Friday, September 6, 2019

FFB: Case of the Cold Coquette (a rerun)

Here's another rerun for you pulled from the back files of Pretty Sinister Books. I read nearly all of the Jonathan Craig police procedurals and wrote them up over a three year period.  The only two not reviewed on this blog are the last two books in the series. Though they were popular posts (one in particular garnering over 1700 hits) I got very few comments on them when I first ran them. This may be in part because -- with the exception of one post -- none of them were part featured as a Friday's Forgotten Books. Enjoy this late summer rerun!

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In the opening pages of Case of the Cold Coquette (1957) Eddie Macklin is shoved into the path of an oncoming subway car. His corpse is a mess, the police have to take him away in pieces. The medical examiner jokes, "I could practically do the autopsy right here without lifting a scalpel." Gallows humor is the only way to survive the mean streets of Lower Manhattan. Selby and Rayder examine the contents of Macklin's clothes and find nearly $500 in cash and receipts from a theater ticket agency and an after hours liquor joint that show Macklin to be a man of expensive tastes. Why then is he wearing cheap off-the-rack clothes and unpolished battered shoes?

The two cops learn that Macklin was leading a double life in two separate homes. One residence is a small room in a cheap tenement on West 24th Street where he talked to no one, never had visitors, and played his guitar and sang folk tunes that annoyed his cranky landlady. His other place is a swank midtown apartment near Columbus Circle that he shared with Marcia Kelpert, the "cold coquette" of the title.

Marcia Kelpert is a high priced call girl who specializes in long term commitments to only very rich clients. She's found her latest wealthy lover in Macklin. She provides Selby and Rayder with their first real leads and through her stories they begin to understand the dual life of Eddie Macklin. She mentions Eddie's hatred of Peggy Taylor, a popular jazz singer with whom he attempted to collaborate on a recording of some folk tunes. Eddie was an expert in the origins of American folk tunes, an amateur guitar player and a fairly good singer. But his partnership with Peggy ended after a nasty fight. This bit of info will lead the cops to Taylor and her agent, the equally shady George Sullivan.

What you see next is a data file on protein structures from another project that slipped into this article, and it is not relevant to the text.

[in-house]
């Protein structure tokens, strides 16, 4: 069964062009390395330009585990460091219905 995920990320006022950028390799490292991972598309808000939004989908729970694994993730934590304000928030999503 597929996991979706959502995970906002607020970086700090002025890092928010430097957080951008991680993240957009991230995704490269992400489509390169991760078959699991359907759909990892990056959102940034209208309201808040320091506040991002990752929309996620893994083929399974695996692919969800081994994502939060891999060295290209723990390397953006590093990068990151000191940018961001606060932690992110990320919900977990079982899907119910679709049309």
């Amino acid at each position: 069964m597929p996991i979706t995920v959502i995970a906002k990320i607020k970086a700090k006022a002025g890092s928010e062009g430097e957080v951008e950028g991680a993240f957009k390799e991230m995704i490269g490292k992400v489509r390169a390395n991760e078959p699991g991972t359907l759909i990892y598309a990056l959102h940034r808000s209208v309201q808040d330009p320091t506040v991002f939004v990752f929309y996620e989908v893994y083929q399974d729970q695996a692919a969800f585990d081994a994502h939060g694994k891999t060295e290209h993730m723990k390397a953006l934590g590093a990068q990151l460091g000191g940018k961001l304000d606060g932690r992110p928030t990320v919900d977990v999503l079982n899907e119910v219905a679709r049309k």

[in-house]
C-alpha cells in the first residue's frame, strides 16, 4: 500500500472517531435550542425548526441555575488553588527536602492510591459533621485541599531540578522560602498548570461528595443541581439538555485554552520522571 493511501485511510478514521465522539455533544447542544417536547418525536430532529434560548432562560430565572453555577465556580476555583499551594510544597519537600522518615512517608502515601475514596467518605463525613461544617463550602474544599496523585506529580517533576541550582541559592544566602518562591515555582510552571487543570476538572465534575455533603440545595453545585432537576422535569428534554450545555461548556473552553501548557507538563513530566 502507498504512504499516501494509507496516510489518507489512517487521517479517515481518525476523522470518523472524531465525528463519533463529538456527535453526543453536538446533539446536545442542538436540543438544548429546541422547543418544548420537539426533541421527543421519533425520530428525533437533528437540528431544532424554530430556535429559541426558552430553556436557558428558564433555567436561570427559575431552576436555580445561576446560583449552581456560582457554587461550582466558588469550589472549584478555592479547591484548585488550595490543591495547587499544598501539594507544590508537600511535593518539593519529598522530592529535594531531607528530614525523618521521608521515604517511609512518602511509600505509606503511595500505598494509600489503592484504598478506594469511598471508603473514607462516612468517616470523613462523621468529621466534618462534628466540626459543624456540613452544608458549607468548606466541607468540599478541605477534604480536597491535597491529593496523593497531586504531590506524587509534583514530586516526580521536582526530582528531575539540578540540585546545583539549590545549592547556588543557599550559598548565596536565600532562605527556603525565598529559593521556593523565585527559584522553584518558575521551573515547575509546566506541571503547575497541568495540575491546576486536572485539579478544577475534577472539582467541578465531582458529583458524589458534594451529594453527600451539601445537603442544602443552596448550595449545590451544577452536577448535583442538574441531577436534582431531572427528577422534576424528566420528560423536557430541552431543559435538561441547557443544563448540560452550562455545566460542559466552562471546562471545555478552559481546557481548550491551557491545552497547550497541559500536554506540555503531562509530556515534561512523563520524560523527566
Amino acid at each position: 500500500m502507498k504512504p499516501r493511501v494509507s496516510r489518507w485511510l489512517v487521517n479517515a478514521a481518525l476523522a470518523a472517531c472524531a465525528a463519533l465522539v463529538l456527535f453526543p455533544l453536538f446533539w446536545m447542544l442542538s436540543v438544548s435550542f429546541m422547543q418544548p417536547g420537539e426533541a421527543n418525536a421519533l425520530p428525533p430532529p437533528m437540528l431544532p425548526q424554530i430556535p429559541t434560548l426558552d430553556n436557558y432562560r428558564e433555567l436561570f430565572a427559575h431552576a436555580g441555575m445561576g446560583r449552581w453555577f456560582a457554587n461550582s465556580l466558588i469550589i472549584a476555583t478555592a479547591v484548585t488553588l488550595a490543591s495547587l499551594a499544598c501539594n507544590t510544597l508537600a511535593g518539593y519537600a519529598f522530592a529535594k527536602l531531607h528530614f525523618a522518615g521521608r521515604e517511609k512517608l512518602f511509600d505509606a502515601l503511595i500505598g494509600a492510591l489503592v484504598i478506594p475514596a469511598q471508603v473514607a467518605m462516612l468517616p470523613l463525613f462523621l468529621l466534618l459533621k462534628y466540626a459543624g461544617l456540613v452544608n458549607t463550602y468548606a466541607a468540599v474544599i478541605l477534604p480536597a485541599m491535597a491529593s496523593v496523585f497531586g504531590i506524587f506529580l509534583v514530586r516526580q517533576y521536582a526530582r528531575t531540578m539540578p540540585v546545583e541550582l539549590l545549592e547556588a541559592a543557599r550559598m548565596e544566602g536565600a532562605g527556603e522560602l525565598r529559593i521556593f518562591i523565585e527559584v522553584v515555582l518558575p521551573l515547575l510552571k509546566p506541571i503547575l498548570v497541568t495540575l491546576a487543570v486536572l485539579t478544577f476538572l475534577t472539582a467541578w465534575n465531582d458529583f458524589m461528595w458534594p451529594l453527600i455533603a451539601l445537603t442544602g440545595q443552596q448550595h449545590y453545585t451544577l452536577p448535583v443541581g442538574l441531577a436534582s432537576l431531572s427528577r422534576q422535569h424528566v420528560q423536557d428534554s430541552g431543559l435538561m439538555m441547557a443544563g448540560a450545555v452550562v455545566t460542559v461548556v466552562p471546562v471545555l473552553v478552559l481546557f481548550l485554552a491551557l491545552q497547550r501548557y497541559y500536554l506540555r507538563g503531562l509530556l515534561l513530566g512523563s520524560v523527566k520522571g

Craig focusses the story on the life of the victim which will become the growing trend in much of crime fiction, especially the police procedural, from the late 1950s to the present. Each interview provides another layer of Macklin's complex life: his multiple addresses, his primary source of income as a bookkeeper, the basically friendless life he led, and his mistrust of nearly everyone. Selby soon realizes that Macklin's source of wealth was related to another of his non-musical interests -- blackmail.

As in The Dead Darling when the story moves to Greenwich Village (the two cops' usual beat) Craig takes advantage of that colorful neighborhood to introduce us to a variety of oddball characters. There is Ace Wimmer, a newspaper seller who fancies himself a secret journalist even to the point of wearing a hat with a fake press card tucked into the band; Mercator, who gets his quirky nickname from his hobby of selling maps of the Village with special locations for secret thrills; Teddy Sheaffer, an ex-vaudeville ventriloquist who haunts the local bars with his dummy plying drinks from tourists and doling out info on Village denizens; and Alice from the Movies, a statuesque prostitute who appeared in some News Reel footage of Times Square that garnered her a lot of attention and provided her with her odd nickname. But one of the strangest characters is Dukey Nardo.

Nardo is a snipe grabber. Provided with a report from the Bureau of Criminal Investigation, Selby discovers that Nardo had been examined at Bellevue where it was revealed that Dukey Nardo derived "sexual gratification from obtaining the unsmoked portion of a cigarette - provided it was being smoked by a young and attractive girl - and finishing it himself." He started out by sitting near a smoking girl and switching cigarettes with her in a shared ashtray and moving up to the daring and extremely creepy job of plucking a cigarette right out of the woman's hand or mouth and running off with it to drag on it ecstatically. Snipe grabber. Don't tell me you can't learn something from reading old mystery novels.

Another thing you will learn is of two unusual medical conditions that affect the circulatory system. Knowledge of these medical conditions provides a huge clue to Selby in recognizing the identity of the murderer. I guess if you've gone to medical school or have an extensive knowledge of diseases you might be able to recognize the killer when first introduced, but don't count on it. The identity of the killer came as a complete surprise to me. This is one of Craig's skills in writing these books. You're wrapped up in the unravelling of Macklin's confusing and fascinating life that you lose sight of the hunt for the killer and things just slip right by. These are not just police procedurals, but cleverly constructed and subtly clued detective novels.

Sunday, September 1, 2019

On the Roof, It's Peaceful As Can Be